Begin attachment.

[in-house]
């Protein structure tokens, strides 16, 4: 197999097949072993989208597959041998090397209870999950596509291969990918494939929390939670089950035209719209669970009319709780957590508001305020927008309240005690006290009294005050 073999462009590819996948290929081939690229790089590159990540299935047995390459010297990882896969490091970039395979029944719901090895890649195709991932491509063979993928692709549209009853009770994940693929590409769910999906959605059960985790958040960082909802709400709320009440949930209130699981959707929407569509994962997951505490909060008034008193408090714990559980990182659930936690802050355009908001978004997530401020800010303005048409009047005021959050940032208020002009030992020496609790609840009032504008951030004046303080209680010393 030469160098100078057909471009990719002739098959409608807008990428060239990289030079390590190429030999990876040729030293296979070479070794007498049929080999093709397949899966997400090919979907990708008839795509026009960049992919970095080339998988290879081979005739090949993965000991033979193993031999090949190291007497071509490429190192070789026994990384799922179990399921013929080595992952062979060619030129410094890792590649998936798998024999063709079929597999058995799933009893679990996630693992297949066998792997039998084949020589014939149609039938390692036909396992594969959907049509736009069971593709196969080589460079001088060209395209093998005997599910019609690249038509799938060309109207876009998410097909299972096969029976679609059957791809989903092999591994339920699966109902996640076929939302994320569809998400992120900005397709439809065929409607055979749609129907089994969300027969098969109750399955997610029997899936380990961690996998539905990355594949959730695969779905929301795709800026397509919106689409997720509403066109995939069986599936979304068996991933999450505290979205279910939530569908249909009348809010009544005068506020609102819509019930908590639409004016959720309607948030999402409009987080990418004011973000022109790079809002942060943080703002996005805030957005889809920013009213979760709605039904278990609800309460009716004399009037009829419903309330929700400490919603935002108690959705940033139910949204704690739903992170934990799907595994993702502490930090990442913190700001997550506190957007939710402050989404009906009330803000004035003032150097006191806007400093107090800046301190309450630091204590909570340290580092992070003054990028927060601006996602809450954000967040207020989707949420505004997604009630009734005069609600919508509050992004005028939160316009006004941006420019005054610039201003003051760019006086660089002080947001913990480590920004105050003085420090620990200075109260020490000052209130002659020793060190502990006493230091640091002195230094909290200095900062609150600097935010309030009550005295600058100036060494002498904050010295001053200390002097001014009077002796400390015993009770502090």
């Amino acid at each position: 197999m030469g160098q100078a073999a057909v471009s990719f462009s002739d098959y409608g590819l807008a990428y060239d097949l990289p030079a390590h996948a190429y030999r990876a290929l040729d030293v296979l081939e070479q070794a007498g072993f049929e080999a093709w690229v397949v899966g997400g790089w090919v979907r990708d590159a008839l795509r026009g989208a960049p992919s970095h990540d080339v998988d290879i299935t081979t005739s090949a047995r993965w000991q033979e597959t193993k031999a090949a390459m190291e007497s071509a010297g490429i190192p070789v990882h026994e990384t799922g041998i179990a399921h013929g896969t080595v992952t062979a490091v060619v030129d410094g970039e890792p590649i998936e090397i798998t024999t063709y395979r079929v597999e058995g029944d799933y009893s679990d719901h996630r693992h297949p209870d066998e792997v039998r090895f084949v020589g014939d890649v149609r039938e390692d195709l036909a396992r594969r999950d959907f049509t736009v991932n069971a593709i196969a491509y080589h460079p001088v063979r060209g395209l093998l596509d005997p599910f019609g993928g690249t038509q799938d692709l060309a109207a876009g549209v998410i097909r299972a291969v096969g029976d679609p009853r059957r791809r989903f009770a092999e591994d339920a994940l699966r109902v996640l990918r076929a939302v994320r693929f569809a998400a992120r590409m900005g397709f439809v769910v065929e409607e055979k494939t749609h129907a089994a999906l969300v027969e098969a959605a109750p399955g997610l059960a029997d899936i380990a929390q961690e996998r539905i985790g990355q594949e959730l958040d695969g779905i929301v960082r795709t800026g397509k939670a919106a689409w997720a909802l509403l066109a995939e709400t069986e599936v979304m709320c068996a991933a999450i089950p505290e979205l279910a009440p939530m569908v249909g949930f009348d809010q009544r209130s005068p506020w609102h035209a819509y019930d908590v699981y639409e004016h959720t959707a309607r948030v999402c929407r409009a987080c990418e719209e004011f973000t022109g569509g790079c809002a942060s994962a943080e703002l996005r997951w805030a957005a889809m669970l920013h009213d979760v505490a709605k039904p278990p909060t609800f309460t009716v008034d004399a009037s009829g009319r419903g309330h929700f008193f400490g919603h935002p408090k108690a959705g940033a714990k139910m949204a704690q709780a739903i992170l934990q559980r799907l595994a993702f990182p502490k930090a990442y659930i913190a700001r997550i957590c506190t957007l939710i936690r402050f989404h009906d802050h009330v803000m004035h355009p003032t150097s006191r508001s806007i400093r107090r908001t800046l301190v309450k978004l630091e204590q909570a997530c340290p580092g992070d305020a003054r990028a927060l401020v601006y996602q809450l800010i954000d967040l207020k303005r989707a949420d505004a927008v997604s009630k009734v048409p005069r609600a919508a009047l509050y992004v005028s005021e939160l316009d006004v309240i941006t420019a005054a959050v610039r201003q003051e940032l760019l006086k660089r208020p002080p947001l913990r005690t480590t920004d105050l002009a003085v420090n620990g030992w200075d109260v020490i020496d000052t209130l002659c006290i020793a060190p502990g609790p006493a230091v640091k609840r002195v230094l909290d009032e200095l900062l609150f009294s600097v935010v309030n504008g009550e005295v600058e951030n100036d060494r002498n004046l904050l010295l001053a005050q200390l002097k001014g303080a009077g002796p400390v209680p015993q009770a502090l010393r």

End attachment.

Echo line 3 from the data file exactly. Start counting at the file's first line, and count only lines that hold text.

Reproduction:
């Amino acid at each position: 197999m030469g160098q100078a073999a057909v471009s990719f462009s002739d098959y409608g590819l807008a990428y060239d097949l990289p030079a390590h996948a190429y030999r990876a290929l040729d030293v296979l081939e070479q070794a007498g072993f049929e080999a093709w690229v397949v899966g997400g790089w090919v979907r990708d590159a008839l795509r026009g989208a960049p992919s970095h990540d080339v998988d290879i299935t081979t005739s090949a047995r993965w000991q033979e597959t193993k031999a090949a390459m190291e007497s071509a010297g490429i190192p070789v990882h026994e990384t799922g041998i179990a399921h013929g896969t080595v992952t062979a490091v060619v030129d410094g970039e890792p590649i998936e090397i798998t024999t063709y395979r079929v597999e058995g029944d799933y009893s679990d719901h996630r693992h297949p209870d066998e792997v039998r090895f084949v020589g014939d890649v149609r039938e390692d195709l036909a396992r594969r999950d959907f049509t736009v991932n069971a593709i196969a491509y080589h460079p001088v063979r060209g395209l093998l596509d005997p599910f019609g993928g690249t038509q799938d692709l060309a109207a876009g549209v998410i097909r299972a291969v096969g029976d679609p009853r059957r791809r989903f009770a092999e591994d339920a994940l699966r109902v996640l990918r076929a939302v994320r693929f569809a998400a992120r590409m900005g397709f439809v769910v065929e409607e055979k494939t749609h129907a089994a999906l969300v027969e098969a959605a109750p399955g997610l059960a029997d899936i380990a929390q961690e996998r539905i985790g990355q594949e959730l958040d695969g779905i929301v960082r795709t800026g397509k939670a919106a689409w997720a909802l509403l066109a995939e709400t069986e599936v979304m709320c068996a991933a999450i089950p505290e979205l279910a009440p939530m569908v249909g949930f009348d809010q009544r209130s005068p506020w609102h035209a819509y019930d908590v699981y639409e004016h959720t959707a309607r948030v999402c929407r409009a987080c990418e719209e004011f973000t022109g569509g790079c809002a942060s994962a943080e703002l996005r997951w805030a957005a889809m669970l920013h009213d979760v505490a709605k039904p278990p909060t609800f309460t009716v008034d004399a009037s009829g009319r419903g309330h929700f008193f400490g919603h935002p408090k108690a959705g940033a714990k139910m949204a704690q709780a739903i992170l934990q559980r799907l595994a993702f990182p502490k930090a990442y659930i913190a700001r997550i957590c506190t957007l939710i936690r402050f989404h009906d802050h009330v803000m004035h355009p003032t150097s006191r508001s806007i400093r107090r908001t800046l301190v309450k978004l630091e204590q909570a997530c340290p580092g992070d305020a003054r990028a927060l401020v601006y996602q809450l800010i954000d967040l207020k303005r989707a949420d505004a927008v997604s009630k009734v048409p005069r609600a919508a009047l509050y992004v005028s005021e939160l316009d006004v309240i941006t420019a005054a959050v610039r201003q003051e940032l760019l006086k660089r208020p002080p947001l913990r005690t480590t920004d105050l002009a003085v420090n620990g030992w200075d109260v020490i020496d000052t209130l002659c006290i020793a060190p502990g609790p006493a230091v640091k609840r002195v230094l909290d009032e200095l900062l609150f009294s600097v935010v309030n504008g009550e005295v600058e951030n100036d060494r002498n004046l904050l010295l001053a005050q200390l002097k001014g303080a009077g002796p400390v209680p015993q009770a502090l010393r």